Having been around broadcasting his whole adult life, NABA’s Michael McEwen has a strong view on how the second generations of digital radio and television broadcasting might find a home in the ‘all things possible’ digital environment.
“You have to be engaged to keep going,” says Michael McEwen, director general of the North American Broadcasters Association (NABA), who started his career with the CBC in 1970.
Part of that engagement is also in evidence at the IBC exhibition and conference, which has been around the industry just a bit longer than McEwen. He is one of the speakers at the IBC session ‘WorldDAB Radio distribution strategies for a connected world’.
His presentation is headlined as ‘The value proposition of radio in a connected world – a view from North America,’ and he is bullish on the future.
“It is our core assumption that radio and the connection to the listener with that one-on-one basis, is still pretty well trusted,” says McEwen. The question is how the industry should enhance that experience as it moves forward in what McEwen refers to as an “all things possible” digital environment.
“Five years ago, who would have thought that podcasting would be as successful as it is,” he says. “Now, not only are the public radio stations like NPR and the CBC doing it, but so are private broadcasters and a full range of independent producers, and they’re all looking for means to stream that audio and get it out to consumers … we think traditional radio has a real role here.
“Advertising has tremendous potential to push out metadata to those consumers who may be interested in an enhanced advertising experience, and then moving those consumers to either stores or sites where a product may be,” continues McEwen.
Another point of importance is the evolution of hybrid radio, which seems to have a variety of meanings. “There are all kinds of hybrid experiences out there,” says McEwen. “What I’m really talking about is hybrid radio that can move from transmission to the internet seamlessly in a device.”
He said that in NABA’s view this will be far easier when the whole system converts to digital: ‘’I’m convinced that as broadcasters move to full over-the-air implementation of digital radio and let go of the analogue system, the potential for the relationship with the internet and reaching more markets is a game changer.’’
Radio with pictures
Although McEwen’s session at IBC is focused on radio and DAB, the word broadcasting is of course part of the NABA acronym. He is quietly quite excited about the possibilities. McEwen has a broad perspective on digital television and its current midlife makeovers, having served in multiple VP positions across a decades-long career with CBC and as president of industry association Canadian Digital Television from 1998 to 2006.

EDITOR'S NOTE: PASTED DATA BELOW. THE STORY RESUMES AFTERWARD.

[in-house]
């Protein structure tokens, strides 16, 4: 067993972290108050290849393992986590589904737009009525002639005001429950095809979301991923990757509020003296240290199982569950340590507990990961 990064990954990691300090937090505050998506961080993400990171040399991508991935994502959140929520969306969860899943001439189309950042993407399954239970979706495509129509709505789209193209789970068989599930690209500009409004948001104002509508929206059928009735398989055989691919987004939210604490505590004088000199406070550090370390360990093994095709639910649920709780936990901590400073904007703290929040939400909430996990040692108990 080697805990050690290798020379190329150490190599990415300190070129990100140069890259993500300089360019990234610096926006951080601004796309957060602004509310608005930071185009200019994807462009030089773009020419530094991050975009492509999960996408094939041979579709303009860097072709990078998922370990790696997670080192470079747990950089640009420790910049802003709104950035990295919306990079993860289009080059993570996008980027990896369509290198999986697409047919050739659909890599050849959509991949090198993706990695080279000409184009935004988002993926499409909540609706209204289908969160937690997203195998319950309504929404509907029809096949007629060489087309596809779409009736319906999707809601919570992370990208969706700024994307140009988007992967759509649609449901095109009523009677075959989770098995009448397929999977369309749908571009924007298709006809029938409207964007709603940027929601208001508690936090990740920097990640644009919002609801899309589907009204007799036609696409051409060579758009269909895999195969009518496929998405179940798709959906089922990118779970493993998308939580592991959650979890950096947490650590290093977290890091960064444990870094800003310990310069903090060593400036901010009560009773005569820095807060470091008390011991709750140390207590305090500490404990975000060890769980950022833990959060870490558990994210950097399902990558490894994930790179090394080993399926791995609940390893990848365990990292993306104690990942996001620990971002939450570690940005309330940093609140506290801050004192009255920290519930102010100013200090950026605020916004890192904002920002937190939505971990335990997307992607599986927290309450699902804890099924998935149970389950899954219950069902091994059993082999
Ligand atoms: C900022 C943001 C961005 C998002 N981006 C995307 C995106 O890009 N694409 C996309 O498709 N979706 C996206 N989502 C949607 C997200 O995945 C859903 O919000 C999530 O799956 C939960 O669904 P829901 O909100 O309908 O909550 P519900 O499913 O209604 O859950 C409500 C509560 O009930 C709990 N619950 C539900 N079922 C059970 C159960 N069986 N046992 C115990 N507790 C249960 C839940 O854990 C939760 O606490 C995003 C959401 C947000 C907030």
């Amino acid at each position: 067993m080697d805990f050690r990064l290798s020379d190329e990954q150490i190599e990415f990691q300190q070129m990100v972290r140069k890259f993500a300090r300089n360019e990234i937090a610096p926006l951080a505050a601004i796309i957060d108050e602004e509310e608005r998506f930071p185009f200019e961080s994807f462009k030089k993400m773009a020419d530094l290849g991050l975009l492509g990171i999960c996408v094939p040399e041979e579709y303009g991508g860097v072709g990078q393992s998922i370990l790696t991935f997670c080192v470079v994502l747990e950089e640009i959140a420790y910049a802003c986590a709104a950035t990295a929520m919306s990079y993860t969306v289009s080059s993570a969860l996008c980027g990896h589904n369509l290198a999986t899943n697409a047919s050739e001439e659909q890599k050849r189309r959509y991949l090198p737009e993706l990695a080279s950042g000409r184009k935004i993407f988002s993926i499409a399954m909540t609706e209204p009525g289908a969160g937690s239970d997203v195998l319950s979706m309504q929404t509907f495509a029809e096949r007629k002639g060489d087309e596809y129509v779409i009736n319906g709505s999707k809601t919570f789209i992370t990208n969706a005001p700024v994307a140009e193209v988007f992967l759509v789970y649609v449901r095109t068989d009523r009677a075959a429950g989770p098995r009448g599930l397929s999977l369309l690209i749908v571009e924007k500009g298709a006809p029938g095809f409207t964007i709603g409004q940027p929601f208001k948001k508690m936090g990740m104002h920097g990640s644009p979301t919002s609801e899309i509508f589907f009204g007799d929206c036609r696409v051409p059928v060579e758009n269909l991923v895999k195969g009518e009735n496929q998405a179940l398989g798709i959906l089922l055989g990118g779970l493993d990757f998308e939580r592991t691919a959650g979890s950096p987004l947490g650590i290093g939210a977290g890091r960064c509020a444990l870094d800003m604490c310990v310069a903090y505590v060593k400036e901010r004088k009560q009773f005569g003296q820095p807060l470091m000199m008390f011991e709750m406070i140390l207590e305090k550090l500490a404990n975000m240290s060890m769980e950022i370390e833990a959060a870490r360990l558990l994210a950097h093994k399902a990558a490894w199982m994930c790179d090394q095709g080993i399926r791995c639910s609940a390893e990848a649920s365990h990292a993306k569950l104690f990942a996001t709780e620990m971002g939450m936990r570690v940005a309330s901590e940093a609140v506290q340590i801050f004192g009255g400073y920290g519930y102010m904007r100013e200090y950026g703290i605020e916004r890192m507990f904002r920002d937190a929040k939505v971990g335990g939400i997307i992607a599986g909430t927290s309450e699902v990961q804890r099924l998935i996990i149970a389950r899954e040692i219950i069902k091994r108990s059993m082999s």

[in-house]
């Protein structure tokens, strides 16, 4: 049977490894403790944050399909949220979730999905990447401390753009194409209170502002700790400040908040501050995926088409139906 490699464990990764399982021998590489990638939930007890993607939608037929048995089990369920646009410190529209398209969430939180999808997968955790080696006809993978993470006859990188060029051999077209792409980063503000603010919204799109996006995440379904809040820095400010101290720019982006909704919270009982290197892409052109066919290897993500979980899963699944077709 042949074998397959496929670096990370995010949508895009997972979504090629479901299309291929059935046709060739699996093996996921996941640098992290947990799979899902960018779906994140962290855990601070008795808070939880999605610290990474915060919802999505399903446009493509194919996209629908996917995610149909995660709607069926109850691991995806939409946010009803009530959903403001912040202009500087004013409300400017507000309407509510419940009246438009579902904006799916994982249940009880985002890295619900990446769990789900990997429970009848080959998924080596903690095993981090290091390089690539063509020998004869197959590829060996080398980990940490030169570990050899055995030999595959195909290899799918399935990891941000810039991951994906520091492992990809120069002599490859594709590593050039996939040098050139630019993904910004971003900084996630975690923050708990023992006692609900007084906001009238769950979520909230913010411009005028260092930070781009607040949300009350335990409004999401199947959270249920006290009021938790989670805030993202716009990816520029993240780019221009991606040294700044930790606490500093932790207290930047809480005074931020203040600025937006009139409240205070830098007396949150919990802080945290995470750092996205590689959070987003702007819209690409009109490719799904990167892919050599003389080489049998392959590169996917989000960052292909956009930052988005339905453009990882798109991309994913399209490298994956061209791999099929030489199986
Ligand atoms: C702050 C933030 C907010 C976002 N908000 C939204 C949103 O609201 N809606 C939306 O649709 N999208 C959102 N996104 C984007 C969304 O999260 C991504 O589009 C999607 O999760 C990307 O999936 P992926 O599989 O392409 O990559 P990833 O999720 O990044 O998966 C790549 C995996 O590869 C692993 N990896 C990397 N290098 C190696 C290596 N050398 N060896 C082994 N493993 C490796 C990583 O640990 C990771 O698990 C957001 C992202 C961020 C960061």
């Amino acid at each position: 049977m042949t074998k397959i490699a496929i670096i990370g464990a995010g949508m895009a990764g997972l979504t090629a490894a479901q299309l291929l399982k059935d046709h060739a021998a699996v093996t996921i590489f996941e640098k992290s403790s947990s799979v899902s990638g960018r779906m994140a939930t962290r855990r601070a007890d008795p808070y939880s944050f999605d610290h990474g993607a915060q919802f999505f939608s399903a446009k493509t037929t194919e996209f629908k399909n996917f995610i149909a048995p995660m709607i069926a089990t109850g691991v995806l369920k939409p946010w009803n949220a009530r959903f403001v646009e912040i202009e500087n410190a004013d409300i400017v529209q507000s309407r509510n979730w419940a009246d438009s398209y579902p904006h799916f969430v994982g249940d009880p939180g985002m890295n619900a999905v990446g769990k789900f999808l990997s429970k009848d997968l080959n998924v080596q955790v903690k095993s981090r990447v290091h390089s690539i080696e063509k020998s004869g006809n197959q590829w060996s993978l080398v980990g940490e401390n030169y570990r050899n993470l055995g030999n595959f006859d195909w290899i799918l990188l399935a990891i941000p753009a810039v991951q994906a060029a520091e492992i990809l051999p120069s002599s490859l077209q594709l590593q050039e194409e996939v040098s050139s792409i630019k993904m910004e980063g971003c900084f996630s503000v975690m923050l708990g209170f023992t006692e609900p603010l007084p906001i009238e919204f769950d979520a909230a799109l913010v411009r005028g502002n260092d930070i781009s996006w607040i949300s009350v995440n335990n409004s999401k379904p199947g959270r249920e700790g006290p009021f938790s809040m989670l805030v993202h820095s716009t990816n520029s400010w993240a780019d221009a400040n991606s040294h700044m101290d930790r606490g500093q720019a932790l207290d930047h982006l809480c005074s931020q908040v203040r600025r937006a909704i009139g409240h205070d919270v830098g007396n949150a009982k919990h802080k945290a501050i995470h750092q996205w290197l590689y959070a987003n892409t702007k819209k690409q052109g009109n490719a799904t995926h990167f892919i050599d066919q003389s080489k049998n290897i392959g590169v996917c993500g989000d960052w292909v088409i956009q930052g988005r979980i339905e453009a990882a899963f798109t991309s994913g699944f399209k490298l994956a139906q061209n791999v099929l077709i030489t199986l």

He notes there are a few things going on in North American TV, and also globally with regional variations, around the same principles. First, there is a move to the distribution of 4K and 8K content – whether via broadcast, cable, satellite or internet. In North America this goes hand-in-hand with the ATSC 3.0 standard, which McEwen says is now starting to enter the market and will likely really get established between 2020 and 2022.
“That’s a huge revolution and you have to keep in mind that the revolution to digital TV from analogue was really less than 20 years ago,” he notes.
Second is market consolidation. Big entities are building up to have the product to compete on multiple platforms for multiple audiences. He mentions the Disney-Fox merger, AT&T and DirecTV, the evolution of WarnerMedia and the very recent Viacom-CBS merger.
While NABA isn’t involved with content, the organisation is focused on broadcast operations, content protection, cybersecurity, transport, and all the things where broadcasters increasingly face challenges.
“These things may sound like minutiae, but they have a huge impact on plants – file formats, common metadata specifications, we’re interested in streamlining that end of the business to make it more efficient and effective. We’re doing a lot of work in the whole media over IP arena.”
2020 and beyond
According to McEwen there are multiple issues facing the industry as 2020 approaches. If you’re a commercial broadcaster or a pubcaster that depends on commercials, he says maintaining revenue is a challenge in a fragmented market. “Although we’re seeing revenues increase on the internet, they are by no means replacing revenues lost.”
Cord cutting is also a very real concern for pay and specialty services, while another increasing concern is signal piracy, with McEwen noting that people are reselling IP on the internet: “We’re working hard to reach out and say we need some new tools, perhaps a new treaty and global framework on intellectual property that protects broadcaster content.”
As for any prognostication on what’s next, McEwen says this has become increasingly difficult.